By Ann Marie Quill
Crews have begun tearing down apartments near the intersection of Roswell Road and Windsor Parkway to make way for a mixed-use development coming to Sandy Springs by late 2015.
Known as the Gateway Project, zoning was approved in July 2013 for JLB Partners to construct the development that will include 630 new apartment units as well as office and retail space.
Progress on the development, which is expected to be complete by late 2015, first requires the destruction of the site’s dilapidated apartments, Chastain and Versailles.
“We are currently cleaning out the units, getting the trash out and have started demolishing some units, said Jeff Lehman, JLB’s project manager for the site.
The new apartments will be targeted at tenants able to afford higher rental rates.
In February, the Sandy Springs Development Authority voted to allow an attorney to initiate drafting a $100 million revenue bond for the development, with the process expected to take about eight weeks.
Hand-in-hand with the property development will be heavy roadwork at the intersection. The Georgia Regional Transportation Authority ruled that the city would need to realign the Roswell and Windsor intersection to accommodate the project, saying that due to the development’s size it would have regional impact.
When the council approved the development in July, it also had to vote to spend $3.7 million on the intersection improvement, with money coming from impact fees the developer will pay, funds moved from other projects and potential bonding.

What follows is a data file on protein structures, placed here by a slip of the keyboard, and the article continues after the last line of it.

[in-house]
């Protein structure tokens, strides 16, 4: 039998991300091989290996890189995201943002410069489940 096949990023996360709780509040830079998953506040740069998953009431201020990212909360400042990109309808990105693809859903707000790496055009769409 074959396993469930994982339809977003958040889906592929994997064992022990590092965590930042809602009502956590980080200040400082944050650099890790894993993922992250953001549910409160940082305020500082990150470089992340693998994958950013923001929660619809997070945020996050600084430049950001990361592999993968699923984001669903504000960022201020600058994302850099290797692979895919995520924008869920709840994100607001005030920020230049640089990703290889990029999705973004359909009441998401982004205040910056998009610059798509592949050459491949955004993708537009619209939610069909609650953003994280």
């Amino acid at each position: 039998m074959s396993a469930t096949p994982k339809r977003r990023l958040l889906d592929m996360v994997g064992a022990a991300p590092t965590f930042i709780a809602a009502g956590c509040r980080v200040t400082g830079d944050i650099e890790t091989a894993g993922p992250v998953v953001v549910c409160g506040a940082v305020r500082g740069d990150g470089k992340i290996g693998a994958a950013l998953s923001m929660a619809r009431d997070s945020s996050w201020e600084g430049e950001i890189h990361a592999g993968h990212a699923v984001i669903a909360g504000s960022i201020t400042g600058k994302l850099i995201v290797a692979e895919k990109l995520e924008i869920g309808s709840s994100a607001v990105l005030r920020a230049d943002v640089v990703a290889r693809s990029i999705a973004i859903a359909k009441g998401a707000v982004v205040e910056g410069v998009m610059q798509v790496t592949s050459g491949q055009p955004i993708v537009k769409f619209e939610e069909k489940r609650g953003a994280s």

Buckhead residents have expressed concern about traffic the development will bring to the Atlanta community just south of the Sandy Springs city line. While improvements are coming to the Roswell and Windsor intersection, upgrades to the nearby intersections of Roswell and Wieuca and West Wieuca would have to come from the city of Atlanta.
“I’m concerned because the traffic on Roswell and Wieuca will be a challenge,” Yolanda Adrean, Atlanta’s District 8 city council member representing Buckhead, said. “There’s no room for a dedicated turn lane” in the area, she said, adding that the city of Atlanta can’t provide specific funding for this issue.
On the Sandy Springs side, Sharon Kraun, spokeswoman for the city, said that the public works department is finalizing design options for the Roswell and Windsor intersection work now.
Sandy Springs’ mayor said the project will have a positive impact on his city, and the city center plans are attracting more developers like JLP Partners.
“With positive movement in the economy, and the city’s activity moving the city center project forward, we’ve seen an increase in activity by developers throughout the city,” Mayor Rusty Paul said. “The JLB project reflects the research we received in developing our master plan. People want a more integrated lifestyle – one where they can work, live, eat out and shop all within close proximity of one another. It is an exciting project for the southern sector of our city.”